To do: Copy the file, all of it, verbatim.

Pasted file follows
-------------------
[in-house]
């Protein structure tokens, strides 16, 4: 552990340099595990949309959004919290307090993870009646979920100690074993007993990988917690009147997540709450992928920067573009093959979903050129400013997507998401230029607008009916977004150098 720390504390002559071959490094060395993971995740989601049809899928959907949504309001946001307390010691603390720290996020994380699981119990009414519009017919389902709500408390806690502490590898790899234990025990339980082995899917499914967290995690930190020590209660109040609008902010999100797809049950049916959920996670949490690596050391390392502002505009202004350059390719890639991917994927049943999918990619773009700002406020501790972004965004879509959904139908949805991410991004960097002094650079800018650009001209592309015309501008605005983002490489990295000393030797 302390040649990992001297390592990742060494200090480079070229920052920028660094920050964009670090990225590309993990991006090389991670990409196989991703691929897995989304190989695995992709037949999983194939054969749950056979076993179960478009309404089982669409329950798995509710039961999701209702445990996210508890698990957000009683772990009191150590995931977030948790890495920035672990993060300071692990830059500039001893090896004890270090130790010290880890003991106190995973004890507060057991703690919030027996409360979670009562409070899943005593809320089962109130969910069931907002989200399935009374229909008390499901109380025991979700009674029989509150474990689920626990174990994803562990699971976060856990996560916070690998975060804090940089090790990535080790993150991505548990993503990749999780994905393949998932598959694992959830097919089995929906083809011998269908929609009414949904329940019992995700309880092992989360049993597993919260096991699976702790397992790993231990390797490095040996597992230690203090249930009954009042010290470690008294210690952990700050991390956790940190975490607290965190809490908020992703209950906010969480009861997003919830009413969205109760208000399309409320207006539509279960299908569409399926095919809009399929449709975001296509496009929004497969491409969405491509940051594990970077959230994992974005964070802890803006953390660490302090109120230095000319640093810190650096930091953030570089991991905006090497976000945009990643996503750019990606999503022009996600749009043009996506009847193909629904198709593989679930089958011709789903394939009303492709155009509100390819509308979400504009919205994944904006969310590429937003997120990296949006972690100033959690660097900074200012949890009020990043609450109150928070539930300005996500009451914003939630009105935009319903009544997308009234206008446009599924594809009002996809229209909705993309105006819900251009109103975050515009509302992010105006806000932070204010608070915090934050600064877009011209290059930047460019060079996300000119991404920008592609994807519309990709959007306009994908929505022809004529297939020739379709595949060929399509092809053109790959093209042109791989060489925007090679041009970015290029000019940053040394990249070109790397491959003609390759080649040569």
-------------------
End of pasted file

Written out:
[in-house]
């Protein structure tokens, strides 16, 4: 552990340099595990949309959004919290307090993870009646979920100690074993007993990988917690009147997540709450992928920067573009093959979903050129400013997507998401230029607008009916977004150098 720390504390002559071959490094060395993971995740989601049809899928959907949504309001946001307390010691603390720290996020994380699981119990009414519009017919389902709500408390806690502490590898790899234990025990339980082995899917499914967290995690930190020590209660109040609008902010999100797809049950049916959920996670949490690596050391390392502002505009202004350059390719890639991917994927049943999918990619773009700002406020501790972004965004879509959904139908949805991410991004960097002094650079800018650009001209592309015309501008605005983002490489990295000393030797 302390040649990992001297390592990742060494200090480079070229920052920028660094920050964009670090990225590309993990991006090389991670990409196989991703691929897995989304190989695995992709037949999983194939054969749950056979076993179960478009309404089982669409329950798995509710039961999701209702445990996210508890698990957000009683772990009191150590995931977030948790890495920035672990993060300071692990830059500039001893090896004890270090130790010290880890003991106190995973004890507060057991703690919030027996409360979670009562409070899943005593809320089962109130969910069931907002989200399935009374229909008390499901109380025991979700009674029989509150474990689920626990174990994803562990699971976060856990996560916070690998975060804090940089090790990535080790993150991505548990993503990749999780994905393949998932598959694992959830097919089995929906083809011998269908929609009414949904329940019992995700309880092992989360049993597993919260096991699976702790397992790993231990390797490095040996597992230690203090249930009954009042010290470690008294210690952990700050991390956790940190975490607290965190809490908020992703209950906010969480009861997003919830009413969205109760208000399309409320207006539509279960299908569409399926095919809009399929449709975001296509496009929004497969491409969405491509940051594990970077959230994992974005964070802890803006953390660490302090109120230095000319640093810190650096930091953030570089991991905006090497976000945009990643996503750019990606999503022009996600749009043009996506009847193909629904198709593989679930089958011709789903394939009303492709155009509100390819509308979400504009919205994944904006969310590429937003997120990296949006972690100033959690660097900074200012949890009020990043609450109150928070539930300005996500009451914003939630009105935009319903009544997308009234206008446009599924594809009002996809229209909705993309105006819900251009109103975050515009509302992010105006806000932070204010608070915090934050600064877009011209290059930047460019060079996300000119991404920008592609994807519309990709959007306009994908929505022809004529297939020739379709595949060929399509092809053109790959093209042109791989060489925007090679041009970015290029000019940053040394990249070109790397491959003609390759080649040569």